On July 16, 2020, as the U.S. recorded its single highest number of COVID-19 cases since the coronavirus health crisis began, U.S. President Donald Trump spoke at an event held on the South Lawn of the White House, ostensibly on the subject of "Rolling Back Regulations to Help All Americans." During his talk, according to a meme, Trump allegedly tackled the subject of energy-efficiency standards which have supposedly resulted in home appliances that do not function properly due to requirements aimed at conserving the amount of water and power they consume:
This was an accurate reproduction of a portion of Trump's talk, according to a White House transcript of the event:
We’re bringing back consumer choice in home appliances so that you can buy washers and dryers, showerheads and faucets. So showerheads — you take a shower, the water doesn’t come out. You want to wash your hands, the water doesn’t come out. So what do you do? You just stand there longer or you take a shower longer? Because my hair — I don’t know about you, but it has to be perfect. Perfect.
Dishwashers — you didn’t have any water, so you — the people that do the dishes — you press it, and it goes again, and you do it again and again. So you might as well give them the water because you’ll end up using less water. So we made it so dishwashers now have a lot more water. And in many places — in most places of the country, water is not a problem. They don’t know what to do with it. It’s called “rain.” They don’t have a problem.
This was far from the first time the president had riffed on poorly functioning appliances. In December 2019, as Trump spoke in the Roosevelt Room of the White House amidst an impeachment inquiry, he digressed into railing about toilets and other bathroom fixtures that allegedly frustrate their users due to the use of low-flow technology. CNN reported:
The President claimed Americans are flushing their toilets "10 times, 15 times, as opposed to once" and argued that they are having difficulty with washing their hands in what appeared to be a tangent about low-flow sinks and toilets.
"We have a situation where we're looking very strongly at sinks and showers and other elements of bathrooms where you turn the faucet on -- and in areas where there's tremendous amounts of water, where the water rushes out to sea because you could never handle it, and you don't get any water," the President said during a roundtable with small business leaders about deregulatory actions.
"You turn on the faucet and you don't get any water. They take a shower and water comes dripping out. Just dripping out, very quietly dripping out," the President continued, lowering his voice as he spoke about the drips. "People are flushing toilets 10 times, 15 times, as opposed to once."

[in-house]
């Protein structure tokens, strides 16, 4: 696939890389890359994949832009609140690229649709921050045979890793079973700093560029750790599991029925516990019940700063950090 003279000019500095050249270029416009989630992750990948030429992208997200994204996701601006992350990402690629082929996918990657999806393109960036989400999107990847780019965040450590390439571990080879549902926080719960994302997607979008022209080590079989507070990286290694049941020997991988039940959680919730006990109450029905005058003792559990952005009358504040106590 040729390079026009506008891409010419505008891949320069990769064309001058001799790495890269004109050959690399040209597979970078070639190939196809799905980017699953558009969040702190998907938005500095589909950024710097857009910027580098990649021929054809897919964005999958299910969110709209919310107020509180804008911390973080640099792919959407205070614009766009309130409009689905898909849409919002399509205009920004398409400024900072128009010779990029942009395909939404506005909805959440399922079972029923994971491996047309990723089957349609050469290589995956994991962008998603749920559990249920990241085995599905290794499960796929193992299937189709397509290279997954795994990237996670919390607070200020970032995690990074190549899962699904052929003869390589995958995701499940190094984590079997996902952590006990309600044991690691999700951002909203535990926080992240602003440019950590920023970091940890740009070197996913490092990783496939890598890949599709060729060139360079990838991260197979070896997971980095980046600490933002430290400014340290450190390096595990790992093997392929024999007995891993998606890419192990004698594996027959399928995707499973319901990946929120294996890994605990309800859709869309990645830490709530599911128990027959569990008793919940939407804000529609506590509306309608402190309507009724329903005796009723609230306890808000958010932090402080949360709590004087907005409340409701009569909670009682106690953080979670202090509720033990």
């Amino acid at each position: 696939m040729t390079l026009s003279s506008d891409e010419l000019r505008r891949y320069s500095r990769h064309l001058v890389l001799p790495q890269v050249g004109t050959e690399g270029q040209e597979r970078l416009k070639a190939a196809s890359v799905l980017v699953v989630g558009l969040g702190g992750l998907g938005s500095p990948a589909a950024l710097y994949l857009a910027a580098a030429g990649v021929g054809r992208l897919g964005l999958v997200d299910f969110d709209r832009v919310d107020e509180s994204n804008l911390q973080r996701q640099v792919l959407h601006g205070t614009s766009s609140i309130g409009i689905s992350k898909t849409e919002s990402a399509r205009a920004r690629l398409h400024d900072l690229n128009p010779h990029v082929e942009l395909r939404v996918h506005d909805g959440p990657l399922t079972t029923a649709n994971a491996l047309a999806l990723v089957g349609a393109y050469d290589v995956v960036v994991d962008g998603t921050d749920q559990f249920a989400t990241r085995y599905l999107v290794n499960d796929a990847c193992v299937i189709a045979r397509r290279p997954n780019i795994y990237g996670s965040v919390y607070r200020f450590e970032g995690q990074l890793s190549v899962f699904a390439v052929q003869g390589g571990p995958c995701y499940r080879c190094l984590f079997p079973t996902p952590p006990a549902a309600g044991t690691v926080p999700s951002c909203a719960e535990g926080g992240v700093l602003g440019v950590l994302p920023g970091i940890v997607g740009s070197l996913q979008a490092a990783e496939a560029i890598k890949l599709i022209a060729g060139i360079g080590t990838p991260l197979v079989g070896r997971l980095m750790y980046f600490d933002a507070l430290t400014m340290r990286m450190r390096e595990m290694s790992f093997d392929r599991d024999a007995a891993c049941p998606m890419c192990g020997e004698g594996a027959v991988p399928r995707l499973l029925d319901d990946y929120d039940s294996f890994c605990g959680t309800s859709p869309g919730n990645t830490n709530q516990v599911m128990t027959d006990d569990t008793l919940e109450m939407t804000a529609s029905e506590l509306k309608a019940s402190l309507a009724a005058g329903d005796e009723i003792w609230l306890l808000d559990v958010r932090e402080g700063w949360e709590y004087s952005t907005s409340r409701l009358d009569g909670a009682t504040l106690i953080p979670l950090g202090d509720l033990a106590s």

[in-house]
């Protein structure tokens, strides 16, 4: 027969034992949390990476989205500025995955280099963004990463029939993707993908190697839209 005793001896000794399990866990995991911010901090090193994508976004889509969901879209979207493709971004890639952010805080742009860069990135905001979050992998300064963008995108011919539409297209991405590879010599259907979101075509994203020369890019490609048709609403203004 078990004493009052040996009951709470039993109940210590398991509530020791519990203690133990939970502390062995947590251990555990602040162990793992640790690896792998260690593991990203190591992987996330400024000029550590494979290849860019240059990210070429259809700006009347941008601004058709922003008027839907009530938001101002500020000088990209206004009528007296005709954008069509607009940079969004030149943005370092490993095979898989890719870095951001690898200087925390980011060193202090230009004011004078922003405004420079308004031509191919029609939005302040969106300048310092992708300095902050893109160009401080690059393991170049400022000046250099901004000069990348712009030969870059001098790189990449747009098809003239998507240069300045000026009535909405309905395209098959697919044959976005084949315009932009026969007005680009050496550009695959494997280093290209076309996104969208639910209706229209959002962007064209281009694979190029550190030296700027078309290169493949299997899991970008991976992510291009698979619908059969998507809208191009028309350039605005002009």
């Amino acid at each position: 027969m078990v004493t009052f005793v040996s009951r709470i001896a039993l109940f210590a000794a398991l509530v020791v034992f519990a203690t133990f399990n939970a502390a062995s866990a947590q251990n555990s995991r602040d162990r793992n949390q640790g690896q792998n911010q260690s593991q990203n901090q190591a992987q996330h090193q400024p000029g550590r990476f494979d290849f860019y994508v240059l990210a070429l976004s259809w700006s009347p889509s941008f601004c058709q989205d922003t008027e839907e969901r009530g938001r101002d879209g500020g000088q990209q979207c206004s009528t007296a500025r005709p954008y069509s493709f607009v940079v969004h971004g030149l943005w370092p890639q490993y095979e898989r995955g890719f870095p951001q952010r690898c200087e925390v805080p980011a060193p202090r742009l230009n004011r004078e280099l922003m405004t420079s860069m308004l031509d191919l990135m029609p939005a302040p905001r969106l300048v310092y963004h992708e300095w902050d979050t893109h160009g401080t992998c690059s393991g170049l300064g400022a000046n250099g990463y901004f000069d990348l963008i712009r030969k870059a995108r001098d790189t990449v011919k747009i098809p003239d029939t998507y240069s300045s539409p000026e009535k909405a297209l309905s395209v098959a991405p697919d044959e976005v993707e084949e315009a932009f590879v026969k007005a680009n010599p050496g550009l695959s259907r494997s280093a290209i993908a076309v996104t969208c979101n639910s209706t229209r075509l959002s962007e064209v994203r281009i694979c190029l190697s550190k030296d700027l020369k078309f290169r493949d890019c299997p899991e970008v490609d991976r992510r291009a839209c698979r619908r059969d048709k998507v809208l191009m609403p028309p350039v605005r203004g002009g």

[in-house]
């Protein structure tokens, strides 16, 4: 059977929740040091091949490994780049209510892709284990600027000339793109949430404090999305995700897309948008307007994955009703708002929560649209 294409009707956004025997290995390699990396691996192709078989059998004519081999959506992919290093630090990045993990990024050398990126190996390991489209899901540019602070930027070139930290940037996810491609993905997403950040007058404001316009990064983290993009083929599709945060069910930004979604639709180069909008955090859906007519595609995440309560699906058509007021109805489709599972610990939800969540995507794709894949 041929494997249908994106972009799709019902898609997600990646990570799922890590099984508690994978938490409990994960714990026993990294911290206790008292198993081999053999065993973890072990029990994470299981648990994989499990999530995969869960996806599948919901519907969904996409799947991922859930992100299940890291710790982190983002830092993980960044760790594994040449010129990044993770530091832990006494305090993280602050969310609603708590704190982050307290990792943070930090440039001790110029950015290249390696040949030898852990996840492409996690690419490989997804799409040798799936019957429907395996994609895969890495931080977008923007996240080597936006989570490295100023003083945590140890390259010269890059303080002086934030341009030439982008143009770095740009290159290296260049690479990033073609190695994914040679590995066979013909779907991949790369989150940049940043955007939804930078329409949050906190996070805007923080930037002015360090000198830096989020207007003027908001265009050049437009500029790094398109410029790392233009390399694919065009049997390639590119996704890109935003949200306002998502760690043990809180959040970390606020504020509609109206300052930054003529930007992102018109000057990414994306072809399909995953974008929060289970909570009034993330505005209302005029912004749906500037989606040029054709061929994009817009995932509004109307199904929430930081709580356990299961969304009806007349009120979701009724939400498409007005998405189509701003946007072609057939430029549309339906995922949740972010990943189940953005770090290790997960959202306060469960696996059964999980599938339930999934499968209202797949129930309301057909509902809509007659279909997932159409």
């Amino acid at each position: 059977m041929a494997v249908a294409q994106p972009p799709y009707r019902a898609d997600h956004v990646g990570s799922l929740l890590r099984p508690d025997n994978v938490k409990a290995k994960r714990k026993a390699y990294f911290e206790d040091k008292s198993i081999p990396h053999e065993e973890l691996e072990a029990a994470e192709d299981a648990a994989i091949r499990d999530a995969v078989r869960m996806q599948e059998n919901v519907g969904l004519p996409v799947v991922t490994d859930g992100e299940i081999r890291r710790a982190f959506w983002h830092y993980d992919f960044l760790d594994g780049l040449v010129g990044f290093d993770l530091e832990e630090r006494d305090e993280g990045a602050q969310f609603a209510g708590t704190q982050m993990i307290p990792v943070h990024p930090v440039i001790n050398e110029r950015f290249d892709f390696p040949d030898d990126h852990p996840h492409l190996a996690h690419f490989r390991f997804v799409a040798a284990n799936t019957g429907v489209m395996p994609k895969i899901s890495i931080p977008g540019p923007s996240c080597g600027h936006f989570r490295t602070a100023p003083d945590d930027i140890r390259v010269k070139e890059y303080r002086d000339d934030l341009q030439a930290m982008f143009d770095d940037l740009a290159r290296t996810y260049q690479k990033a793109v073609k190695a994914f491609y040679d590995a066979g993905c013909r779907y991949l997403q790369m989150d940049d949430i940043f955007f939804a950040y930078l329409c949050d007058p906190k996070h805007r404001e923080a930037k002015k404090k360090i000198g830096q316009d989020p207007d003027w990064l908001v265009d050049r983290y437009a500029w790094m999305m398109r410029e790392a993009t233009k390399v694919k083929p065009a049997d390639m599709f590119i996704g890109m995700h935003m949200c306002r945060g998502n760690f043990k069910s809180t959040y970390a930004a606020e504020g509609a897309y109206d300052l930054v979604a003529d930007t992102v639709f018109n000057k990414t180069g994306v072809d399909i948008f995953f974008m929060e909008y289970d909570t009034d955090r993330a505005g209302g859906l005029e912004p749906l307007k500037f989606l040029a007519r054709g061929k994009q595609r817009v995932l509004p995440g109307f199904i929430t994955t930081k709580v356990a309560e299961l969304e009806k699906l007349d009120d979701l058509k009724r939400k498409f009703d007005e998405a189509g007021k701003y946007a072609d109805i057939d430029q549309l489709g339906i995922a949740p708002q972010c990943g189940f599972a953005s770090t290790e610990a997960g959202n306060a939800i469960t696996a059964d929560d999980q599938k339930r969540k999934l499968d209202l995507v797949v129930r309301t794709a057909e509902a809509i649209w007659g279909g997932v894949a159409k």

It wasn't entirely clear what he was talking about, but it appeared to have to do with bathroom fixtures with low-flow appliances. He said the Environmental Protection Agency was looking into the issue on his suggestion.
"They end up using more water. So (the) EPA is looking at that very strongly at my suggestion," Trump said, though he did not give details on what suggestions, if any, he made.
NPR quoted the Pacific Institute, a non-profit research institute with a focus on global and regional freshwater issues, as asserting that Trump's statements did not comport with reality:
Peter Gleick with the Pacific Institute in Oakland considers this all to be Trumpian nostalgia for a time when showers were strong, toilets used 4 gallons a flush and lightbulbs burned your hands when you touched them.
Gleick said these newer household items are part of an "efficiency revolution," doing the same tasks with less and halting the upward trajectory of water and energy consumption in America. And, yes, a dishwasher cycle takes longer, and incandescent bulbs are cheaper to buy upfront.
But in the long run, "They're much more expensive, because they use a huge amount of energy, which we pay for over time and they burn out 20 times faster," Gleick said.
Based on the way Trump talks about efficient lightbulbs, it seems his complaint is with compact fluorescent bulbs, which were the only low-energy bulbs widely available 10 years ago. But today, store shelves are full of LED bulbs with warmer-looking light and even longer life spans. Gleick suspects Trump's toilet complaints are outdated as well, because low-flow toilet technology has come a long way in recent years.
"Some people got bad toilets, but that was 15 and 20 years ago," Gleick said. "And now the new toilets not only use a tiny fraction of the water the old toilets used to use, but the truth is they flush better — and if you have a bad toilet that doesn't flush, well, that's because you have a bad toilet."
A video of the portion of the speech reproduced in the above meme can be viewed here: